Critics also say such legislation comes right out of Trump’s playbook. The billionaire real estate mogul has drawn international attention for proposing to deport all the estimated 11 million immigrants living illegally in the U.S. and to build a wall on the southwest border at Mexico’s expense. Fellow GOP contenders Ted Cruz and Marco Rubio are also campaigning on beefing up border security as well as denying “amnesty” for immigrants who have entered the country illegally. In contrast, Democratic presidential hopefuls Hillary Clinton and Bernie Sanders have announced their support for creating a path to citizenship for them.
The Georgia Association of Latino Elected Officials issued a statement this week condemning Georgia’s immigration legislation and calling it “Trump-like.”
“It is a huge step back for Georgia and it creates a hostile environment for foreigners in our state,” said Jerry Gonzalez, the association’s executive director. “And, certainly, our economic development efforts will be harmed by this.”
Georgia last dived into the thorny debate over illegal immigration in a major way in 2011, when Republican Gov. Nathan Deal signed House Bill 87, a comprehensive law aimed at driving out immigrants living illegally in the state. Patterned after a stringent law passed in Arizona, Georgia’s statute triggered threats of economic boycotts, years-long federal court battles and financial losses in the state’s massive farming industry.
Tensions over the issue in Georgia were brought into sharp focus Monday, when state lawmakers debated Senate Bill 6, which would create special driver’s licenses and ID cards that more clearly identify immigrants without legal status. The new cards would be issued to immigrants who have received temporary deportation deferrals and would carry the label: “No lawful status.” The cards now issued to deferred action recipients say “limited-term.”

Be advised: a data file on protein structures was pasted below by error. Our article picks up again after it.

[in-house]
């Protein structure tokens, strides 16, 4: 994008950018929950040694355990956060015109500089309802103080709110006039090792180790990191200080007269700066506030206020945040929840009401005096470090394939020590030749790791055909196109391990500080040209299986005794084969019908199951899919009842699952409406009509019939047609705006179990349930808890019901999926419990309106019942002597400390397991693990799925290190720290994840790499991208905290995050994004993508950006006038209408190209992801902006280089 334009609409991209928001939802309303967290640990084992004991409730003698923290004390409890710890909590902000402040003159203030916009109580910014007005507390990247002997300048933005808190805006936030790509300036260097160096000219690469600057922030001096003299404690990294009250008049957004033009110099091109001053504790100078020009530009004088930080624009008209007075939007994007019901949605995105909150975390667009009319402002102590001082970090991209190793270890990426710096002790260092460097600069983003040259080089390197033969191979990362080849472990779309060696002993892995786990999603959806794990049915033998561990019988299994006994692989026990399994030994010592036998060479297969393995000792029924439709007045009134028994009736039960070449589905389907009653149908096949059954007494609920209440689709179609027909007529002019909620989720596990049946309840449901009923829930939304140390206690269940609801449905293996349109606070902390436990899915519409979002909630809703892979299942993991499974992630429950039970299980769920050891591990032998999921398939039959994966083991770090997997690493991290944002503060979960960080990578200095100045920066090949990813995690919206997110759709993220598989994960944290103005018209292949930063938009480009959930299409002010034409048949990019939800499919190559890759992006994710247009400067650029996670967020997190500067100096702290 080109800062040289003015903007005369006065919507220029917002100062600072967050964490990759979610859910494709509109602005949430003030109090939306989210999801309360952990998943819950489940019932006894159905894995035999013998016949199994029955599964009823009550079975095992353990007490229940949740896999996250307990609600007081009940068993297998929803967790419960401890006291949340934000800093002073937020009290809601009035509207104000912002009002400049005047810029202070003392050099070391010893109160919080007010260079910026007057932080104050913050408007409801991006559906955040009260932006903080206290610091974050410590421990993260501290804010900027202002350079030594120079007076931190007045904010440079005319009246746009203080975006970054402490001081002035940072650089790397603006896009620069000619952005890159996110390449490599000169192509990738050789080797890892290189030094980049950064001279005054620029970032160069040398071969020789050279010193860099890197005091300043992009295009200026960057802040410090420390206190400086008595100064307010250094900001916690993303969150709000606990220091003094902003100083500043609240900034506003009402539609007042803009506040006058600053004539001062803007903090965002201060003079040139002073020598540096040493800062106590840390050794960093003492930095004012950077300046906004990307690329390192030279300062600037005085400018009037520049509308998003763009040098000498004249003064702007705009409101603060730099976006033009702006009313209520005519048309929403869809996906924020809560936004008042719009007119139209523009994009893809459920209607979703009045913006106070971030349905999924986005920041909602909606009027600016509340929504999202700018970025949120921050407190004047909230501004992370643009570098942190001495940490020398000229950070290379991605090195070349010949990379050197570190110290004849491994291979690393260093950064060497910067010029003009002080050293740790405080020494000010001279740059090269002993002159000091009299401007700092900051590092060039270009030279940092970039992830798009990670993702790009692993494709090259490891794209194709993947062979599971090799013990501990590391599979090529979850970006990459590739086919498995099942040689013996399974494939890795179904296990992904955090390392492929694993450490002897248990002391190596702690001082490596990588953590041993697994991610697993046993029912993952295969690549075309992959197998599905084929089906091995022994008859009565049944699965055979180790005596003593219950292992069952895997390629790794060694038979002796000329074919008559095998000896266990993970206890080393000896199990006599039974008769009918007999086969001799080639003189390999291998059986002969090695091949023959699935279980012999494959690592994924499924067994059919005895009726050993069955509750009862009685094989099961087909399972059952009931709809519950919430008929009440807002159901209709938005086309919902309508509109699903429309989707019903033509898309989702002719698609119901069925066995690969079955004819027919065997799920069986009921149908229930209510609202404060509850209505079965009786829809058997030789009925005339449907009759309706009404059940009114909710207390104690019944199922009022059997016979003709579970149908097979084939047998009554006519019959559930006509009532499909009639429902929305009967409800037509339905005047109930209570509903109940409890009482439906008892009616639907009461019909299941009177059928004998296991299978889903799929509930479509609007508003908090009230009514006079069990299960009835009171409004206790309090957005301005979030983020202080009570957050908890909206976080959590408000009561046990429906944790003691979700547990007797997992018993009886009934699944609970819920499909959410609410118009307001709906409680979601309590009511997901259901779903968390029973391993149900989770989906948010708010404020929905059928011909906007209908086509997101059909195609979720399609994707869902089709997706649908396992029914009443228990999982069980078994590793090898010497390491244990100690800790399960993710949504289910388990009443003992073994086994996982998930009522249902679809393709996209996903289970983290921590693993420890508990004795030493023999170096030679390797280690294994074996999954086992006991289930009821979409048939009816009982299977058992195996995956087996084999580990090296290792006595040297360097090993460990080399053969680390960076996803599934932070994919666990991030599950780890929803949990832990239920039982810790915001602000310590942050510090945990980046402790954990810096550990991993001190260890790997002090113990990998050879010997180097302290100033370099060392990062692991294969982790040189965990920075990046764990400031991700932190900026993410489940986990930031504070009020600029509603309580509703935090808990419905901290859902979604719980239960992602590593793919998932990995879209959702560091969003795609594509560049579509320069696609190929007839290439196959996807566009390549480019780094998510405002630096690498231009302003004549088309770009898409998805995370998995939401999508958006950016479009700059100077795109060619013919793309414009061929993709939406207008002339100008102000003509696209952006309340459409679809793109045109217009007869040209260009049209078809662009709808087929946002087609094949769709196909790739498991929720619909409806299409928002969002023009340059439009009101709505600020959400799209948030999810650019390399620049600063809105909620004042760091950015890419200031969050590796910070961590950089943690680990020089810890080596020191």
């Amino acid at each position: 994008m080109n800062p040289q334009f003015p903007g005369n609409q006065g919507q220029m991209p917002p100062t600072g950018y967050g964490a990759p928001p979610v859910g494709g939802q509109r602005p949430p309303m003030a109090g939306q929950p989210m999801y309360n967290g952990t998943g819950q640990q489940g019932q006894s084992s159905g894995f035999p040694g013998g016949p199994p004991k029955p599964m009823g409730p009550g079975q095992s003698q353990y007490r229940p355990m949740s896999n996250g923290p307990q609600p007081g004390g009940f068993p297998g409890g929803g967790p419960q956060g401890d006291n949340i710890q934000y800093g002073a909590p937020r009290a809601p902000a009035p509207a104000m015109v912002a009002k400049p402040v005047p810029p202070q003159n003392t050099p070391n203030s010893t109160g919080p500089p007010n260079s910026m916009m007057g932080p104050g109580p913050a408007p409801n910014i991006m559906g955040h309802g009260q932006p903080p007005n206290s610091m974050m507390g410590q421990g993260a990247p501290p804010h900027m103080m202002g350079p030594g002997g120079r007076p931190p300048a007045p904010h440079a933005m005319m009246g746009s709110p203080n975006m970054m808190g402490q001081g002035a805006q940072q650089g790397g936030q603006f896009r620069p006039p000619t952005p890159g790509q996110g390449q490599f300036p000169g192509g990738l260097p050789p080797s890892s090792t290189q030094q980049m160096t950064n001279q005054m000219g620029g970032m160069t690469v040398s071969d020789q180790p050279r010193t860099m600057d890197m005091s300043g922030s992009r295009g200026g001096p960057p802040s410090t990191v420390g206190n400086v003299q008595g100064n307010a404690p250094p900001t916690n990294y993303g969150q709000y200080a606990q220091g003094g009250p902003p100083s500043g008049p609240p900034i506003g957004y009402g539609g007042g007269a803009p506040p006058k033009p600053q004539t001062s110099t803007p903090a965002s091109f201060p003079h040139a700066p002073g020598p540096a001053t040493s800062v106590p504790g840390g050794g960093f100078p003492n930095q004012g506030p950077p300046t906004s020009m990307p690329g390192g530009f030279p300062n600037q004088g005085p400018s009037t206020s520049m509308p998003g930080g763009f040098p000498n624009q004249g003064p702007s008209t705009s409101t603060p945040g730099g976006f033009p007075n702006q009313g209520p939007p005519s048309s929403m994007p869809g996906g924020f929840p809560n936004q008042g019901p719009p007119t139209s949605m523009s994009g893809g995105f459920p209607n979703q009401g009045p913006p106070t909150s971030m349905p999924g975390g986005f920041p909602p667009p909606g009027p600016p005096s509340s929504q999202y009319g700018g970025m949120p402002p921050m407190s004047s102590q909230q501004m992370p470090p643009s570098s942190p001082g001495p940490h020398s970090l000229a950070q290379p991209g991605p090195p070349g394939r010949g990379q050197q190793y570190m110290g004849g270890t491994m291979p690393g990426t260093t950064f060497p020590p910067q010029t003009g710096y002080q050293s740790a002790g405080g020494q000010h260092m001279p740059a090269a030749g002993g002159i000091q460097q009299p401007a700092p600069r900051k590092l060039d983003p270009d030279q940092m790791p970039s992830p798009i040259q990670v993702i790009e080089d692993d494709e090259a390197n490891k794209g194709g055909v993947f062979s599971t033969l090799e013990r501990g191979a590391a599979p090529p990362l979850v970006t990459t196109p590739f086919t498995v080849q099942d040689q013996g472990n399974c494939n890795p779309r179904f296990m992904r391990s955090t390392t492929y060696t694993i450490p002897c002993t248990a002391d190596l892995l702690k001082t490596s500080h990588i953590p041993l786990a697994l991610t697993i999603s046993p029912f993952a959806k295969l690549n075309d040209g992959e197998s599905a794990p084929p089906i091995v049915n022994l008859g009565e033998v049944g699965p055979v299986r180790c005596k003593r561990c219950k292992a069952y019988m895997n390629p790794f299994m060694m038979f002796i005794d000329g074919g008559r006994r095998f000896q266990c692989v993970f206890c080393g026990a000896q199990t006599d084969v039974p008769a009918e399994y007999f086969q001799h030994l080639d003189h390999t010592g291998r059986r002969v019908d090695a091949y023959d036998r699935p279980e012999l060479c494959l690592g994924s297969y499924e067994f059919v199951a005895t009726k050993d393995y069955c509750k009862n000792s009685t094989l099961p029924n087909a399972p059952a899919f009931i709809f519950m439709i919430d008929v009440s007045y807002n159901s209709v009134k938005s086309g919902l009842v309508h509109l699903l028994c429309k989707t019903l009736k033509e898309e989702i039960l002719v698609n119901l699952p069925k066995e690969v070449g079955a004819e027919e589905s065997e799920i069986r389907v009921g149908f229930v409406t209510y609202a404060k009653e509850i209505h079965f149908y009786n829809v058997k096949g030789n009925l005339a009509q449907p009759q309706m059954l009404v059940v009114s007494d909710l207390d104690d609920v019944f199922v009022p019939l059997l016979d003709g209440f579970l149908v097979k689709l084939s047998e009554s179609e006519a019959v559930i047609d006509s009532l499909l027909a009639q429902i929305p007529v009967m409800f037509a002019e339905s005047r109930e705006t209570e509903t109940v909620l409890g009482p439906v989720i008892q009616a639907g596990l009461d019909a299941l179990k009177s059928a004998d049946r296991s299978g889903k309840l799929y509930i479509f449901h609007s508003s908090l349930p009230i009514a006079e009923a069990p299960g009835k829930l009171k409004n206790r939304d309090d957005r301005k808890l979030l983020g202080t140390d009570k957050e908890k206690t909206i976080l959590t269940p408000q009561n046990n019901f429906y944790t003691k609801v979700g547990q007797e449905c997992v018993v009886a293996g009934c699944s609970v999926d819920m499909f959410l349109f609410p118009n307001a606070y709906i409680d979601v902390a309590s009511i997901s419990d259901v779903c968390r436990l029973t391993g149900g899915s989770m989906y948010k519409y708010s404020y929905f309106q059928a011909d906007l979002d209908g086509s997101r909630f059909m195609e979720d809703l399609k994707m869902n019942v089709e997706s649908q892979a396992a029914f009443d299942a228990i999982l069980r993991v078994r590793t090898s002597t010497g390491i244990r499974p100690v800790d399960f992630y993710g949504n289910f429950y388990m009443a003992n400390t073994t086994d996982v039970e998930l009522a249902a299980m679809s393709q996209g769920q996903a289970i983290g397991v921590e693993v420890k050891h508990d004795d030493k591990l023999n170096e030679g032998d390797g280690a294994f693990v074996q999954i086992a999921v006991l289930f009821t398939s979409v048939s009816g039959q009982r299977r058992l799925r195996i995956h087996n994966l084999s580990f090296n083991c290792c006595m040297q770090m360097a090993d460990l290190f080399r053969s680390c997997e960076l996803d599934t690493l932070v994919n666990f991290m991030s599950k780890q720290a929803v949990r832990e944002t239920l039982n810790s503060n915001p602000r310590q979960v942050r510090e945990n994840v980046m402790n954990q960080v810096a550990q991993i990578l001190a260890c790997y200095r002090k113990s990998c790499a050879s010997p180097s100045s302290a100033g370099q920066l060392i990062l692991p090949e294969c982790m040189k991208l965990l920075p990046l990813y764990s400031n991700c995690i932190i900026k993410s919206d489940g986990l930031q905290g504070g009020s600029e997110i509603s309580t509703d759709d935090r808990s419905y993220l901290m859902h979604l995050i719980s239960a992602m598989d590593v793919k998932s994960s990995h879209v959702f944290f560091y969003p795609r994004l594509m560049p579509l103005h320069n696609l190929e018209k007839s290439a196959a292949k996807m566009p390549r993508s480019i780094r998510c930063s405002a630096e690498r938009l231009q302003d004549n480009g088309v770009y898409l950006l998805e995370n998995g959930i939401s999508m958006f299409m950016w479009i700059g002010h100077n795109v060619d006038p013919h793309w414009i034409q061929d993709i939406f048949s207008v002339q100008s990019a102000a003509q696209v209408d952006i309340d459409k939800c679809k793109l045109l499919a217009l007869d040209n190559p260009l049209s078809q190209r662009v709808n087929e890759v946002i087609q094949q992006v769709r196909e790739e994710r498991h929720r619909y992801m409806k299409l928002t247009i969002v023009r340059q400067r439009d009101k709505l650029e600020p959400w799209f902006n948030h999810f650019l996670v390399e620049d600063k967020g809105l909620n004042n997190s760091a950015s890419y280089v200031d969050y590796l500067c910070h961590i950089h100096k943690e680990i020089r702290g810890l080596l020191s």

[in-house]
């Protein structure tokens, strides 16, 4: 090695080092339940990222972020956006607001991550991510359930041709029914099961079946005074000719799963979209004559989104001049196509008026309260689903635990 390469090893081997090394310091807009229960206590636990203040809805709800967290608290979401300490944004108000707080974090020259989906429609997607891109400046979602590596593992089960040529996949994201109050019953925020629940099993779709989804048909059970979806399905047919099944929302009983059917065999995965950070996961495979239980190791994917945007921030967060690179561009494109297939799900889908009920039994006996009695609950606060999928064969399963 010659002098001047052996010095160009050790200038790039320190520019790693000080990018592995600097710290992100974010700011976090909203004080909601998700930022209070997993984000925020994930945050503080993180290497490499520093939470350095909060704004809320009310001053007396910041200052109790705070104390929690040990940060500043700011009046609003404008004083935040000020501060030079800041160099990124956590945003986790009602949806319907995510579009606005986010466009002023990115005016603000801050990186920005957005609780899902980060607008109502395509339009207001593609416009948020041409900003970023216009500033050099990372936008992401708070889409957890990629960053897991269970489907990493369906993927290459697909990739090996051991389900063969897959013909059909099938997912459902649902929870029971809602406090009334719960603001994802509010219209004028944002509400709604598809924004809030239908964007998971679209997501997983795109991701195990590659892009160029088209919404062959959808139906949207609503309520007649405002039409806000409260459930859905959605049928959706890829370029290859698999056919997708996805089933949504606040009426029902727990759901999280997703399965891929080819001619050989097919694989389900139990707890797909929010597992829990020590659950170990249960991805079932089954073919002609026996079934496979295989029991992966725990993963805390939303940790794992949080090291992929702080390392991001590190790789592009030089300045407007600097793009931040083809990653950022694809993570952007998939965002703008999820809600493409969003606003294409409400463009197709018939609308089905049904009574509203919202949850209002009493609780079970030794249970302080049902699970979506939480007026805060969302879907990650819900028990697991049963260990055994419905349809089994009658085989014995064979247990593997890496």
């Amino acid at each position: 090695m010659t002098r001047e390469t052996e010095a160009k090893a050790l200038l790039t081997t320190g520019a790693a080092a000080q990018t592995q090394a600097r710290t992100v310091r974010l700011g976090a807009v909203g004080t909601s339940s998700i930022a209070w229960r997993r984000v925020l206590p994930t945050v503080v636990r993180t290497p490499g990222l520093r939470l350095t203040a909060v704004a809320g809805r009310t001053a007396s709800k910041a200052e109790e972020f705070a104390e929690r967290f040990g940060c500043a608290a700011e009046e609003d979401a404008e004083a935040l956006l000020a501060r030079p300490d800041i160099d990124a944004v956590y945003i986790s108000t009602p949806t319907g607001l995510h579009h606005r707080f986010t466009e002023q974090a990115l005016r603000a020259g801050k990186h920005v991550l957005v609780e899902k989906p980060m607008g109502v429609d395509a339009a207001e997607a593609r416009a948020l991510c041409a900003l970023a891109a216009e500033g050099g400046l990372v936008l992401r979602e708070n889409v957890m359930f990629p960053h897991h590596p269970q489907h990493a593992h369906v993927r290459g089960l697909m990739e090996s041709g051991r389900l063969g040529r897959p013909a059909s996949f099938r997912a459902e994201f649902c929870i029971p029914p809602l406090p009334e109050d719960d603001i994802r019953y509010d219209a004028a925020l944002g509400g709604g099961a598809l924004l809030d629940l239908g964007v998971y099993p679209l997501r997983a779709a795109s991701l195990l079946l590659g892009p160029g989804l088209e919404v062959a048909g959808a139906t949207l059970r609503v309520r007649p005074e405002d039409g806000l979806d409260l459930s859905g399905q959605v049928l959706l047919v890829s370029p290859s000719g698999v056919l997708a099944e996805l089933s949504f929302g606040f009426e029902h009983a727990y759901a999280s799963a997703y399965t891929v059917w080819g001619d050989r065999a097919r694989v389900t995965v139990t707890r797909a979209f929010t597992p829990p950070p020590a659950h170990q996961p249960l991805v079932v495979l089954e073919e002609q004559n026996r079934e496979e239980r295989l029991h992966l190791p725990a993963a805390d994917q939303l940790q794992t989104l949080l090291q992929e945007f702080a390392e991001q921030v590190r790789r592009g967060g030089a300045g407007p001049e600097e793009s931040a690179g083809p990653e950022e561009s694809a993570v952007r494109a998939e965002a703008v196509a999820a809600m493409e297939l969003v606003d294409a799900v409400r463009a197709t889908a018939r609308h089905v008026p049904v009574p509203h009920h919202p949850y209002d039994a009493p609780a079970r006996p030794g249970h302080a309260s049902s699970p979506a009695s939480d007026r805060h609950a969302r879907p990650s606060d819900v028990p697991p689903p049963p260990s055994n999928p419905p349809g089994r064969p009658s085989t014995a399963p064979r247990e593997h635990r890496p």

The sponsor of SB6 — Republican Sen. Joshua McKoon of Columbus — said the measure would help protect the public.
“We have very little in the way of identity verification for people that are receiving these licenses and who have no lawful status,” McKoon calmly told the Senate moments before the vote. “So you can easily see a situation where someone who wants to do harm — who wants to, for example, pursue a terrorist act of some kind — using a limited-term Georgia driver’s license to access a secure government facility and then carrying out an attack.”
Under questioning from Democratic state Sen. Lester Jackson of Savannah, McKoon couldn’t identify any instances where people with deferred action committed acts of terrorism in Georgia. McKoon cited the Dec. 2 terrorist shooting massacre in San Bernardino, though one of the shooters was an American-born citizen of Pakistani descent and the other was a lawful permanent resident who came here on a fiancée visa.
Democrats and Republicans rose on the Senate floor to argue the measure would brand people with a “scarlet letter,” cost hundreds of thousands of dollars in taxpayer money to carry out and make it harder for immigrants without legal status to find work and contribute to Georgia’s economy.
“Think about it. Why are we doing this?” Republican state Sen. Tommie Williams of Lyons — his voice edged with frustration — told the Senate before voting against the bill. “We are doing this because there are those in the hall that do not like brown people. I wish that weren’t so.”